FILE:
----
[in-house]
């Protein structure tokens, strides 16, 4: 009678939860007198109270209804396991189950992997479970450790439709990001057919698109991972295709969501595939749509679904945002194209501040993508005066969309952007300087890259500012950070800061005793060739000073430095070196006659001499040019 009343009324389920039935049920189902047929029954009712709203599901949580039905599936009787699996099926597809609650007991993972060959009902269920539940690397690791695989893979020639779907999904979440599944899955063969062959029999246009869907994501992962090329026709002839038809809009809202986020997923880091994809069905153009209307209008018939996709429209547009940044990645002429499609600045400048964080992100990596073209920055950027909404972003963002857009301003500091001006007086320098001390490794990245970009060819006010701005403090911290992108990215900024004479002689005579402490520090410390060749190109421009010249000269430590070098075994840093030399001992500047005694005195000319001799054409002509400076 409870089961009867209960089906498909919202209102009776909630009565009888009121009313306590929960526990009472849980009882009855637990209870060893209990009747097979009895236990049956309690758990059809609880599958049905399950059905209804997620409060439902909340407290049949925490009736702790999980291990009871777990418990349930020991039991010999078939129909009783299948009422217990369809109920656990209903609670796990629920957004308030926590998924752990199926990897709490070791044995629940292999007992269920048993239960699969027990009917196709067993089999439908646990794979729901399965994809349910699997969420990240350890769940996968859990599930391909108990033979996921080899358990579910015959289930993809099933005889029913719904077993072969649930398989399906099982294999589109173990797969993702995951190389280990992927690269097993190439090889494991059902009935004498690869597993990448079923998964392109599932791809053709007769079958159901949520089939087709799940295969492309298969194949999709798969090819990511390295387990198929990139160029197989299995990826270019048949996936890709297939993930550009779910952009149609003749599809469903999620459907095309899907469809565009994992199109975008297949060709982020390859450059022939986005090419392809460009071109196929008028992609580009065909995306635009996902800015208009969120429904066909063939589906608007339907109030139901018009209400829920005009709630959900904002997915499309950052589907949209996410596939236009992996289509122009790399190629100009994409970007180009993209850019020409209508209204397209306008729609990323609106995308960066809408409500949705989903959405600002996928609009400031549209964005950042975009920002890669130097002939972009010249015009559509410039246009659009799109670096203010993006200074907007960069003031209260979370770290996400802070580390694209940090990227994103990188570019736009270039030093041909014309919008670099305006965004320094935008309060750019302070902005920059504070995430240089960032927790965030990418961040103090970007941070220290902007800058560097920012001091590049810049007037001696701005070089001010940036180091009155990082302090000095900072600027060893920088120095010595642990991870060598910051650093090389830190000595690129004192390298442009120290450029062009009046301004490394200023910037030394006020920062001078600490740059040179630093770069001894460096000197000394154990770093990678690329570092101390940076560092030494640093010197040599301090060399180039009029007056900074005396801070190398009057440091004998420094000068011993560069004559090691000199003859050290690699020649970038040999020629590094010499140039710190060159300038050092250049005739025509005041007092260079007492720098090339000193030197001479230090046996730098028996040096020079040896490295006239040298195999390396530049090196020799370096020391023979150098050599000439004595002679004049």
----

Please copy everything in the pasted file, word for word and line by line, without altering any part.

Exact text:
[in-house]
């Protein structure tokens, strides 16, 4: 009678939860007198109270209804396991189950992997479970450790439709990001057919698109991972295709969501595939749509679904945002194209501040993508005066969309952007300087890259500012950070800061005793060739000073430095070196006659001499040019 009343009324389920039935049920189902047929029954009712709203599901949580039905599936009787699996099926597809609650007991993972060959009902269920539940690397690791695989893979020639779907999904979440599944899955063969062959029999246009869907994501992962090329026709002839038809809009809202986020997923880091994809069905153009209307209008018939996709429209547009940044990645002429499609600045400048964080992100990596073209920055950027909404972003963002857009301003500091001006007086320098001390490794990245970009060819006010701005403090911290992108990215900024004479002689005579402490520090410390060749190109421009010249000269430590070098075994840093030399001992500047005694005195000319001799054409002509400076 409870089961009867209960089906498909919202209102009776909630009565009888009121009313306590929960526990009472849980009882009855637990209870060893209990009747097979009895236990049956309690758990059809609880599958049905399950059905209804997620409060439902909340407290049949925490009736702790999980291990009871777990418990349930020991039991010999078939129909009783299948009422217990369809109920656990209903609670796990629920957004308030926590998924752990199926990897709490070791044995629940292999007992269920048993239960699969027990009917196709067993089999439908646990794979729901399965994809349910699997969420990240350890769940996968859990599930391909108990033979996921080899358990579910015959289930993809099933005889029913719904077993072969649930398989399906099982294999589109173990797969993702995951190389280990992927690269097993190439090889494991059902009935004498690869597993990448079923998964392109599932791809053709007769079958159901949520089939087709799940295969492309298969194949999709798969090819990511390295387990198929990139160029197989299995990826270019048949996936890709297939993930550009779910952009149609003749599809469903999620459907095309899907469809565009994992199109975008297949060709982020390859450059022939986005090419392809460009071109196929008028992609580009065909995306635009996902800015208009969120429904066909063939589906608007339907109030139901018009209400829920005009709630959900904002997915499309950052589907949209996410596939236009992996289509122009790399190629100009994409970007180009993209850019020409209508209204397209306008729609990323609106995308960066809408409500949705989903959405600002996928609009400031549209964005950042975009920002890669130097002939972009010249015009559509410039246009659009799109670096203010993006200074907007960069003031209260979370770290996400802070580390694209940090990227994103990188570019736009270039030093041909014309919008670099305006965004320094935008309060750019302070902005920059504070995430240089960032927790965030990418961040103090970007941070220290902007800058560097920012001091590049810049007037001696701005070089001010940036180091009155990082302090000095900072600027060893920088120095010595642990991870060598910051650093090389830190000595690129004192390298442009120290450029062009009046301004490394200023910037030394006020920062001078600490740059040179630093770069001894460096000197000394154990770093990678690329570092101390940076560092030494640093010197040599301090060399180039009029007056900074005396801070190398009057440091004998420094000068011993560069004559090691000199003859050290690699020649970038040999020629590094010499140039710190060159300038050092250049005739025509005041007092260079007492720098090339000193030197001479230090046996730098028996040096020079040896490295006239040298195999390396530049090196020799370096020391023979150098050599000439004595002679004049």